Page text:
Where’s Kashmir in the new order?
Mohammad Yasin Malik
GLOBAL security and the world order are in the process of being re-jigged. The 2012 Chicago summit is one reflection and indication of this.
America’s and Nato’s scheduled exit from Afghanistan which forms the grist and mill of the Chicago summit is most likely to herald a new global security situation.
‘Taliban’ may be taken on board and negotiated with, a semblance of normalcy and a political solution in accord with American preferences be implemented, Pakistan be dealt with and then an exit made.
Overlaying this security situation and condition are the contours of a world order in which unipolarity is gradually giving in to a somewhat ‘loose multipolarity’ wherein the US appears to be viewing the rise of some emerging powers like India favourably and is consequently reviewing its alliance systems.
Concomitantly, the European Union is still mired in a structural morass and unable to form and come up with a coherent foreign policy posture. And, collectively, the West, led by the US, coming out of the global economic crisis of 2008, appears to be consolidating itself. China, in the meantime, is playing the international game of politics astutely and focusing on what it calls a ‘peaceful rise’.
What is glaringly absent and missing from this portrait of international politics and global security is the fate of peoples and communities which continue to languish in a political, economic and cultural morass.
These putative political communities titillated and inspired by the principle of self-determination wallow in a grey one wherein their aspirations continue to be unmet. The reasons for this morass are the classic ones: state obstructionism, arrogance, historical amnesia, myopia and power politics.
The political community that I have in mind and of which I am a representative is that of Kashmir and the Kashmiris — a people caught in a conflict that now has been comprehensively frozen in the echelons of power.
The fate of Kashmir and the Kashmiris appears, for all intents and purposes, to have been stuck in the great game of international and power politics.
This has two dimensions: one, on the level of the nation state against which the Kashmiris raised their collective will and voice against India. The other is the international legal-power political dimension.
The former, a condition where the Indian state feels complacent about Kashmiri, suggests that the state, for some bizarre reason, feels that it has ‘won’ in Kashmir.
This sense of victory stems from military might and the attendant forces of attrition where the Indian state, resting on its laurels, feels that it has Kashmir in its kitty.
This reflects arrogance and historical amnesia and myopia. History suggests that the will of the people may be somewhat dulled by state power but can never be controlled and curbed. It will raise its head, time and again, under different guises.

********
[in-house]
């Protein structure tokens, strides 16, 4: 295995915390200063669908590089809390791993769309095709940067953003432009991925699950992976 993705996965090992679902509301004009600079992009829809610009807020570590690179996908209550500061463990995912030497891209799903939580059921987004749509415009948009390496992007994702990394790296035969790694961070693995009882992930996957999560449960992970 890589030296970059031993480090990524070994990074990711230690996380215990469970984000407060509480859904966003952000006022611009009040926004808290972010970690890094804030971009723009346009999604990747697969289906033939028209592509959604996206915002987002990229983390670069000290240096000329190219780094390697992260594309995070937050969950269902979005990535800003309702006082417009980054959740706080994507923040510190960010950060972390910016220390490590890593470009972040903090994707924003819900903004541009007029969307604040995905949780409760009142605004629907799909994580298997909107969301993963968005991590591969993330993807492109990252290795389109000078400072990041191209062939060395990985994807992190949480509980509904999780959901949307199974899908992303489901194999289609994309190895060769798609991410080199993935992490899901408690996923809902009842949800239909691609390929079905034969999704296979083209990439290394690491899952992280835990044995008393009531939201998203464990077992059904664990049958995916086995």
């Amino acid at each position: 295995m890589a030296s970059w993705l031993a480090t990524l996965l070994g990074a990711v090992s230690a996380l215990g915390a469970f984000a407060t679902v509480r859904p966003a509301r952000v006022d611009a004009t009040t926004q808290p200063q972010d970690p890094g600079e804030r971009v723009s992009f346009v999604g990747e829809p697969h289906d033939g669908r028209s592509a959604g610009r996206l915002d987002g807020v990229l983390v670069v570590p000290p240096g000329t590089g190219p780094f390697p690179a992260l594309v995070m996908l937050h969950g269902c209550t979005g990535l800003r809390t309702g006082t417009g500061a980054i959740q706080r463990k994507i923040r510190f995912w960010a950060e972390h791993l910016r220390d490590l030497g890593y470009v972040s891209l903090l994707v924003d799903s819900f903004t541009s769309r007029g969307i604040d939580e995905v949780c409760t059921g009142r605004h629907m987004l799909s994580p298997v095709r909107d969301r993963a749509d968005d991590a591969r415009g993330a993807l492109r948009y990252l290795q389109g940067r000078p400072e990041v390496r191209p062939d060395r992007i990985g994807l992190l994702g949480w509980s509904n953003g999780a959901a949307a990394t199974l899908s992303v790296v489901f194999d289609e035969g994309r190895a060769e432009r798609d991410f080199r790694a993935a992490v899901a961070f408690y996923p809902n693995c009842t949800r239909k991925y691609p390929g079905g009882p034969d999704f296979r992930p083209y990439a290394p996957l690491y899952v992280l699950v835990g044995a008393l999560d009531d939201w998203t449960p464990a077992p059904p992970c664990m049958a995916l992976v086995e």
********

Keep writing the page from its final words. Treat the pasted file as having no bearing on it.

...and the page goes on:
Complementing this aspect is the great game of power politics where a reshuffling of alliances and power is taking place. In this great game, conflicts like the Kashmiri conflict, inspired by the concept of self-determination, are seen as a mere inconvenience — something to be brushed under the carpet.
This approach again suggests and reflects historical myopia and amnesia. Modern history is the history of nationalism and the struggle of people’s aspirations. Power politics has never really curbed this natural human desire and instinct and taking recourse to history again, one can cite innumerable examples of frozen conflicts reviving and recidivism as being the name of the game.
Whether it is the Treaty of Versailles or the frozen conflicts on the periphery of Europe where artificial borders were foisted upon the people, the story is the same: under propitious historical conditions, the desire for self-determination and justice animated the people and reared its head time and again.
The same can be said to be the case in Kashmir. State power which controlled and contained the insurgency is held to be the medicine for the people’s quest for self-determination. And power politics, at the international level, is ignoring this quest and desire. What more can be said about the politics of short-term historical myopia and amnesia?
It is time that the international community as well as sober opinion in India heeded the lessons of history. The transition of the conflict in Kashmir from a violent one to a peaceful one should not be taken as the end of the conflict in Kashmir.
The conflict has not died: it is alive, at least in the recesses of the Kashmiri collective unconscious. Power and power politics will do nothing to alleviate this conflict. Kashmir may not be as important to global security as Afghanistan or Pakistan. This does not mean that a blind-eyed approach be adopted towards it.
A sincere approach by all stakeholders — India, Pakistan, the international community and above all the Kashmiris — is the need of the hour. Let the Indian state and the international community renew their interest in the Kashmiris and let the politics of imagination be accorded primacy over sterile politics.
Tailpiece: Whatever the exigencies and reasons for talking to the Taliban, the gesture and the approach has implications and consequences for Kashmir and the Kashmiris. The natural conclusion and implication that Kashmiris will draw from this is that violence pays.
It is only violence that gets the attention of policymakers and makes them come to the negotiating table. The new generations of Kashmiris will then draw this lesson and may take to the gun as a means of protest to make themselves heard.
It is this potential scenario that policymakers, the international community and all stakeholders should try and pre-empt. The time for this is now.
The writer is the chairman of the Jammu and Kashmir Liberation Front.